From Whence Cometh the League of Democracies? And Does It Matter?

In his Washington Post op-ed this week, Jackson Diehl contends that John McCain’s proposal to create a “League of Nations” does not actually originate with McCain himself:

In fact, a league of democracies is not a new but a very old idea. In the past decade it has been promoted mostly by Democrats, including several of Barack Obama’s top foreign policy advisers.

Diehl then cites a number of various liberal thinkers who have proposed a “concert,” a “community,” an “alliance,” or any other sort of coalition of democratic nations. The problem, however, is that Diehl does not fully consider the nuances of each of these particular ideas, specifically failing to distinguish between initiatives meant to be an association of democracies under the umbrella of the UN and those that merely mouth adherence to the UN system, but are more likely than not intended to supplant the global body. Senator McCain’s proposal, it seems, falls under the latter category, and this, for reasons we’ve articulated before, is a very unproductive idea.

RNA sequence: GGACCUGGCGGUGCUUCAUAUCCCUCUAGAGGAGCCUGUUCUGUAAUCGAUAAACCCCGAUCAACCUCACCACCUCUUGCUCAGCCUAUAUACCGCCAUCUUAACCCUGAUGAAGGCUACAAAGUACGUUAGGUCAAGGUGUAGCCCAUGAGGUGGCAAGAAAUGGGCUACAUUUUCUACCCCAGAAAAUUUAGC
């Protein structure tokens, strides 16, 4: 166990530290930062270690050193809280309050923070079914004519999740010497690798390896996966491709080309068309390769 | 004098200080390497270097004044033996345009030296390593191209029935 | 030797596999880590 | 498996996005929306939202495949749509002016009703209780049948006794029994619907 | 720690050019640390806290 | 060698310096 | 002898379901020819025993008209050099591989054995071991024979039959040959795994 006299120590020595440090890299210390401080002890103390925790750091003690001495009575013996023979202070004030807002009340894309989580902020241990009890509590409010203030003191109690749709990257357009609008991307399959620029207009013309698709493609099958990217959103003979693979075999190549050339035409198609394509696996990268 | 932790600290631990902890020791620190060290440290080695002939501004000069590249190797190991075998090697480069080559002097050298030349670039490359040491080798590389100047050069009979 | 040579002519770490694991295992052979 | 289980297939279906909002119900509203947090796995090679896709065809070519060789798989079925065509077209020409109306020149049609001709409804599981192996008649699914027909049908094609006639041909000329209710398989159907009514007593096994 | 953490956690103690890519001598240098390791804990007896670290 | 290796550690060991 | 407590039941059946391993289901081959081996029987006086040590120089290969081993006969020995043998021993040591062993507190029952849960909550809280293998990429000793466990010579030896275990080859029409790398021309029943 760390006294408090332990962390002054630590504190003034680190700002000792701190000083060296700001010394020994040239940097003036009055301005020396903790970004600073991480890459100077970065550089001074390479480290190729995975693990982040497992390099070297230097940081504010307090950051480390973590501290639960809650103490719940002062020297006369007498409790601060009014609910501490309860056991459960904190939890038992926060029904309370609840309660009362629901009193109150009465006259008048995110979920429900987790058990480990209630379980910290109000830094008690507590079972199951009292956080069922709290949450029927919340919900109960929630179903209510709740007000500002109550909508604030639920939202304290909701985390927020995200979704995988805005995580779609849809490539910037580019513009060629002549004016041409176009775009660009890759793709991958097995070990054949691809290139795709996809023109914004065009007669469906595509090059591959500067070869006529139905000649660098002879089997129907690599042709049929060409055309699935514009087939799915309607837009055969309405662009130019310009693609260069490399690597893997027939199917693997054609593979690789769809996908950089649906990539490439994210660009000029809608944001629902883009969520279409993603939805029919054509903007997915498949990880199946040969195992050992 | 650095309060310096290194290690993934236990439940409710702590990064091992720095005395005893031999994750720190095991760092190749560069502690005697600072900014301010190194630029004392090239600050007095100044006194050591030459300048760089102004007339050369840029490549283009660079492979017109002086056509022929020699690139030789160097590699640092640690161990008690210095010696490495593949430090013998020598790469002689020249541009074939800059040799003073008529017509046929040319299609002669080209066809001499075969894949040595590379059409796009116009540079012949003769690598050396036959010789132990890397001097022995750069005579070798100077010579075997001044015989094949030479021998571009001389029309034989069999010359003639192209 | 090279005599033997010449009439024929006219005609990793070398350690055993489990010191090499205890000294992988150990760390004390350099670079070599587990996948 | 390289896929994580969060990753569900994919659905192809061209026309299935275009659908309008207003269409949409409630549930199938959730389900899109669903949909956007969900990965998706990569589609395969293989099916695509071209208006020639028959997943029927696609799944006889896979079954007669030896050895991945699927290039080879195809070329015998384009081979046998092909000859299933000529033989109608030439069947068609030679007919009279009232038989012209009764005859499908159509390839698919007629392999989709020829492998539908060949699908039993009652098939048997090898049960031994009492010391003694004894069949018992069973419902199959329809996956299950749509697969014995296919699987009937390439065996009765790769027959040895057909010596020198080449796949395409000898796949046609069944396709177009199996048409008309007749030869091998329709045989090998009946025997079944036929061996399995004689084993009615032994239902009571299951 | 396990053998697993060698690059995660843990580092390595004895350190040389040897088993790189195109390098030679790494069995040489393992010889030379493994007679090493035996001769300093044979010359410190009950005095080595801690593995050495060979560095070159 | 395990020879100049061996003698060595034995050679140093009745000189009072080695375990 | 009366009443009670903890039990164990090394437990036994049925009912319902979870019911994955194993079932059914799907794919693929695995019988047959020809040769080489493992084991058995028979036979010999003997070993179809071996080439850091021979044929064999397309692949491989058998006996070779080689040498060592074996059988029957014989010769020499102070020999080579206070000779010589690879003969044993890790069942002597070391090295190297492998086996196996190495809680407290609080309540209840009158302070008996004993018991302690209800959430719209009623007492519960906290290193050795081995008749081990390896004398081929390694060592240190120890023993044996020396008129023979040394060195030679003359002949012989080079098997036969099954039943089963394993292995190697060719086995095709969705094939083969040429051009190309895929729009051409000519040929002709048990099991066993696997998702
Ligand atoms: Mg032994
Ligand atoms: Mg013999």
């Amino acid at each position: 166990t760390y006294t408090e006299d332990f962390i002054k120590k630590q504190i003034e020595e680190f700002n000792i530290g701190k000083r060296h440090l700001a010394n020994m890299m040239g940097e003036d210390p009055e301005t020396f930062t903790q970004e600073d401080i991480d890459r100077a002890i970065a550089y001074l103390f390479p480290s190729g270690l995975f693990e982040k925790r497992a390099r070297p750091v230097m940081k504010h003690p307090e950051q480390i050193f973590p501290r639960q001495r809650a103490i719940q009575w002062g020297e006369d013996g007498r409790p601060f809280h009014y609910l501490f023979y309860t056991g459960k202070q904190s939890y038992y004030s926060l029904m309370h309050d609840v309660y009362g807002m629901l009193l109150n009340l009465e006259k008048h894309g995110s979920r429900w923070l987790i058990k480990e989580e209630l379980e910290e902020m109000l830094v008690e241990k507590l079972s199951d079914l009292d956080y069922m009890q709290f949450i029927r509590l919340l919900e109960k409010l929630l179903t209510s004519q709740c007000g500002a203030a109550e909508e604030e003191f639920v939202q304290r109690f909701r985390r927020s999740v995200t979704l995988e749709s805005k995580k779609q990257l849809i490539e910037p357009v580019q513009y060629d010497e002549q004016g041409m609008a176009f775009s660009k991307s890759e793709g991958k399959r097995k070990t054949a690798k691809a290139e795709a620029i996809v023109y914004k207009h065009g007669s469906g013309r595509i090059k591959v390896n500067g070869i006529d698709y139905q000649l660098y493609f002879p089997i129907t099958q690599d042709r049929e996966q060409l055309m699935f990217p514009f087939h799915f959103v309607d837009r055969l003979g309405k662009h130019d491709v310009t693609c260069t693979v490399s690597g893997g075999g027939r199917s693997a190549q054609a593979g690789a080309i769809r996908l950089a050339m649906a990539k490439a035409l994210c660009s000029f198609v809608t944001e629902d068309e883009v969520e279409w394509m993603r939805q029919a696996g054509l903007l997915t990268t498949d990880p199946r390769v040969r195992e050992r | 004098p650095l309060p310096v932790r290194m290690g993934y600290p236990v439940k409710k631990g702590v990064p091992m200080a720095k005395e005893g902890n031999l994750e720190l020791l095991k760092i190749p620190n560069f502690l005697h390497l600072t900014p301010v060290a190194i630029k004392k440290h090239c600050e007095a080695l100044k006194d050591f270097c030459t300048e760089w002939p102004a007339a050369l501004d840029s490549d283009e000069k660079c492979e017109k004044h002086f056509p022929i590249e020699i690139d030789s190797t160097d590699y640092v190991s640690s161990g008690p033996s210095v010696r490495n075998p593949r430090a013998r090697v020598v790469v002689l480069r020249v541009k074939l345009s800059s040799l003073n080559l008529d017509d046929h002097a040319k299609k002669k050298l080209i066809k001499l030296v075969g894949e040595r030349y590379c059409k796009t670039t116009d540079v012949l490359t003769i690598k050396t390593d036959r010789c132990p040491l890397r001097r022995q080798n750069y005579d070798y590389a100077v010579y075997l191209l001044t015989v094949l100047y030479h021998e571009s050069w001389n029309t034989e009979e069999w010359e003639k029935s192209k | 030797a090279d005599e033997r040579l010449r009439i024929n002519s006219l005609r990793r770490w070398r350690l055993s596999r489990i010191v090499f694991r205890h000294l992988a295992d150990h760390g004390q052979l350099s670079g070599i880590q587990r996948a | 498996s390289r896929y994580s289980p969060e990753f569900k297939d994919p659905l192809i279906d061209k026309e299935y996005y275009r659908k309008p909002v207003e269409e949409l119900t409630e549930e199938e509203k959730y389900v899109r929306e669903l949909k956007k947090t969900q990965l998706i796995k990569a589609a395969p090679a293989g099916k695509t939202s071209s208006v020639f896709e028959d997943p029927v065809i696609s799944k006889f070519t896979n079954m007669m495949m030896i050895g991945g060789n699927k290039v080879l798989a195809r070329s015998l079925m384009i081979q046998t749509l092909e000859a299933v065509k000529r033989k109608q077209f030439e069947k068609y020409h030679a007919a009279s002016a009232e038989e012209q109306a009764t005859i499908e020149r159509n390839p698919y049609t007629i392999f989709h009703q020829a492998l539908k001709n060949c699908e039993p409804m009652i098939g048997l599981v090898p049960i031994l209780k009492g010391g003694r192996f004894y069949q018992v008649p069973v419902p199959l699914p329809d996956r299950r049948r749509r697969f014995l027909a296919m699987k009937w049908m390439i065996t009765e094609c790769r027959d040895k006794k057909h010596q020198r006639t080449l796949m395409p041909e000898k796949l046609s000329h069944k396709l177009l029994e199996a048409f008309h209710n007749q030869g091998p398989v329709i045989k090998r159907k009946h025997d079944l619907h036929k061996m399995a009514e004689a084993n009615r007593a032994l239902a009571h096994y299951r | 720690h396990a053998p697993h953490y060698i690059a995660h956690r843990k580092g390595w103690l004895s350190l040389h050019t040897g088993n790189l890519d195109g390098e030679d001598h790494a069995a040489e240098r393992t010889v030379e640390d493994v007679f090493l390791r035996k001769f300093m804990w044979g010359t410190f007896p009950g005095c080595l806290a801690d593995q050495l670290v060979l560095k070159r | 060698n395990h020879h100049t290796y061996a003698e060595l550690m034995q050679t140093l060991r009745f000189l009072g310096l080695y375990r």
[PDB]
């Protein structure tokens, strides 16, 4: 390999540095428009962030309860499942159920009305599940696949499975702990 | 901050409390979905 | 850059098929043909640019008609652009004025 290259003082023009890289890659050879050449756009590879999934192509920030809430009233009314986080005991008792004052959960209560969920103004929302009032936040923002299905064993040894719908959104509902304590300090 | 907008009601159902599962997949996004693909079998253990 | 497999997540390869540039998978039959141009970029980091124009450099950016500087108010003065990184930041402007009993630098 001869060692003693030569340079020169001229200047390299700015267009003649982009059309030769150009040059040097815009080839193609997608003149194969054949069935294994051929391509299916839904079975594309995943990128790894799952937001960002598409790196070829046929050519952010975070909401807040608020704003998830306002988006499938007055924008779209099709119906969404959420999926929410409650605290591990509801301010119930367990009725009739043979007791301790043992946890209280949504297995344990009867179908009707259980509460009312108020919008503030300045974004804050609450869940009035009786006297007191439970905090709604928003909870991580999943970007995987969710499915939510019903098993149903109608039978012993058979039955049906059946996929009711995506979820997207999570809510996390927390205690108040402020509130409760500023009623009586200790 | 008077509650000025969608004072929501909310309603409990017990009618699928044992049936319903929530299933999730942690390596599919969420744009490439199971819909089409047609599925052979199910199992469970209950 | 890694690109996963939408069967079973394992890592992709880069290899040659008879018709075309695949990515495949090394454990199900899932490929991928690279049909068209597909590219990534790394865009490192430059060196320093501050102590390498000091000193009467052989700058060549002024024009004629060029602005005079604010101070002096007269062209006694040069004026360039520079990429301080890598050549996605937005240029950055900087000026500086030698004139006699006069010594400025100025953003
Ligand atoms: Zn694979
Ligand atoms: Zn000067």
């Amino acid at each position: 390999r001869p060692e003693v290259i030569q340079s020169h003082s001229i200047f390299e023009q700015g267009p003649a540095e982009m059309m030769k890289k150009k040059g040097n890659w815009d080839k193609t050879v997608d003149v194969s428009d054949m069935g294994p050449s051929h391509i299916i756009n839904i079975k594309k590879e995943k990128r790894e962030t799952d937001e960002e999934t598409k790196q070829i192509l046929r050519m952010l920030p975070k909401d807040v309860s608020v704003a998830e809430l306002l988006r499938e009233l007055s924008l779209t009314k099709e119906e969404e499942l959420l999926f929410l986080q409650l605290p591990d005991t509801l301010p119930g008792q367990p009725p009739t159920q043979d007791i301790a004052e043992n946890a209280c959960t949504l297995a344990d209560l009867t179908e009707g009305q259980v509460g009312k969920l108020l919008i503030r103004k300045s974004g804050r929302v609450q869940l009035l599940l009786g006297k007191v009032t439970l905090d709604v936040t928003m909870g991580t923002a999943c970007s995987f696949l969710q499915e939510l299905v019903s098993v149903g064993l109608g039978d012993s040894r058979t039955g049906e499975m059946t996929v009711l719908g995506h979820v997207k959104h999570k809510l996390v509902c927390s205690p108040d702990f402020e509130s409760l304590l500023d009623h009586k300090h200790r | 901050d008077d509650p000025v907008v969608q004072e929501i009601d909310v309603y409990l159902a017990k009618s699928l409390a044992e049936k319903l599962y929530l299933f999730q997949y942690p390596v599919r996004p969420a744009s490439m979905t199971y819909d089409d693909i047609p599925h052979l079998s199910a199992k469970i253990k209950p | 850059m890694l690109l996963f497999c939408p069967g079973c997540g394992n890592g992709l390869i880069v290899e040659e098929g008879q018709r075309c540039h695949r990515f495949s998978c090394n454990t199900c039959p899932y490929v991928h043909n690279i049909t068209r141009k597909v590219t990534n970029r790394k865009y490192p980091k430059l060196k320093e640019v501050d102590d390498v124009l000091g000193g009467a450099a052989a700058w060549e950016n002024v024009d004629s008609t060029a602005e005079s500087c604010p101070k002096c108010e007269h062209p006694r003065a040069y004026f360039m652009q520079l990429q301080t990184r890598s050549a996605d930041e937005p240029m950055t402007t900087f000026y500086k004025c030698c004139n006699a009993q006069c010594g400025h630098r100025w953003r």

More broadly, though, the origins of the idea are ultimately moot. Whether Republicans or Democrats have endorsed a version of the concept will not matter much in the eyes of the rest of the world–and it is the 6.3 billion non-Americans who will likely be most affected by the creation of a new global body. Simply because an idea enjoys supposed bipartisan support (which McCain’s “League of Democracies” is far from able to claim) does not mean that it should be taken up by both parties. Any idea should be assessed based not on those who support it, but on the merits of the idea itself. And in the case of an idea with so much potential to harm the global order, both parties would be wiser to abandon it entirely.